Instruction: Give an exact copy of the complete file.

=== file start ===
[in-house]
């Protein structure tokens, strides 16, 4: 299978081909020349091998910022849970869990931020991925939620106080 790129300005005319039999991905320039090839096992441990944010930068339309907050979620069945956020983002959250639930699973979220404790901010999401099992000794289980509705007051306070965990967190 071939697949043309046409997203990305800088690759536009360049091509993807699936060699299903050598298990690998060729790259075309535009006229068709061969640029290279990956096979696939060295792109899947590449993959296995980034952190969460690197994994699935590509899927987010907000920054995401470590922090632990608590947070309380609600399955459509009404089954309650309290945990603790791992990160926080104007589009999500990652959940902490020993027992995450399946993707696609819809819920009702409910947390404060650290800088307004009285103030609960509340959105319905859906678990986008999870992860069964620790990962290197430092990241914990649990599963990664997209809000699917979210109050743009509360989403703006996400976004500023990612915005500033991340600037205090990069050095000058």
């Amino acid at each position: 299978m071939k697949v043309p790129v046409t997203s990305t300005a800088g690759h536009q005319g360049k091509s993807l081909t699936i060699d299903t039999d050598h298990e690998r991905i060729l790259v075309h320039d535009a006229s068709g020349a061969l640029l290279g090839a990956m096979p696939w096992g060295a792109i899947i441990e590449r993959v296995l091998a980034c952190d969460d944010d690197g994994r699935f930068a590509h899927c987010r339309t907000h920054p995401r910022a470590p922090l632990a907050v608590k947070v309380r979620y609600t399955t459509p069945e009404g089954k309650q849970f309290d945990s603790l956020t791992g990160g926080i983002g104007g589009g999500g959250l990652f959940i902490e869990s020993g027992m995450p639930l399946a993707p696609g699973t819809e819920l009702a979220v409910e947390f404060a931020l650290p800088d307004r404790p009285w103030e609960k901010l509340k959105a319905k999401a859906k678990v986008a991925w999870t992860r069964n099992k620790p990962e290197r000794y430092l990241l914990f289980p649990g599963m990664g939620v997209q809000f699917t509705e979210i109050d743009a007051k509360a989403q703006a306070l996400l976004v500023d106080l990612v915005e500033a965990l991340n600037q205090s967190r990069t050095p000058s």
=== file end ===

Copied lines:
[in-house]
């Protein structure tokens, strides 16, 4: 299978081909020349091998910022849970869990931020991925939620106080 790129300005005319039999991905320039090839096992441990944010930068339309907050979620069945956020983002959250639930699973979220404790901010999401099992000794289980509705007051306070965990967190 071939697949043309046409997203990305800088690759536009360049091509993807699936060699299903050598298990690998060729790259075309535009006229068709061969640029290279990956096979696939060295792109899947590449993959296995980034952190969460690197994994699935590509899927987010907000920054995401470590922090632990608590947070309380609600399955459509009404089954309650309290945990603790791992990160926080104007589009999500990652959940902490020993027992995450399946993707696609819809819920009702409910947390404060650290800088307004009285103030609960509340959105319905859906678990986008999870992860069964620790990962290197430092990241914990649990599963990664997209809000699917979210109050743009509360989403703006996400976004500023990612915005500033991340600037205090990069050095000058």
């Amino acid at each position: 299978m071939k697949v043309p790129v046409t997203s990305t300005a800088g690759h536009q005319g360049k091509s993807l081909t699936i060699d299903t039999d050598h298990e690998r991905i060729l790259v075309h320039d535009a006229s068709g020349a061969l640029l290279g090839a990956m096979p696939w096992g060295a792109i899947i441990e590449r993959v296995l091998a980034c952190d969460d944010d690197g994994r699935f930068a590509h899927c987010r339309t907000h920054p995401r910022a470590p922090l632990a907050v608590k947070v309380r979620y609600t399955t459509p069945e009404g089954k309650q849970f309290d945990s603790l956020t791992g990160g926080i983002g104007g589009g999500g959250l990652f959940i902490e869990s020993g027992m995450p639930l399946a993707p696609g699973t819809e819920l009702a979220v409910e947390f404060a931020l650290p800088d307004r404790p009285w103030e609960k901010l509340k959105a319905k999401a859906k678990v986008a991925w999870t992860r069964n099992k620790p990962e290197r000794y430092l990241l914990f289980p649990g599963m990664g939620v997209q809000f699917t509705e979210i109050d743009a007051k509360a989403q703006a306070l996400l976004v500023d106080l990612v915005e500033a965990l991340n600037q205090s967190r990069t050095p000058s």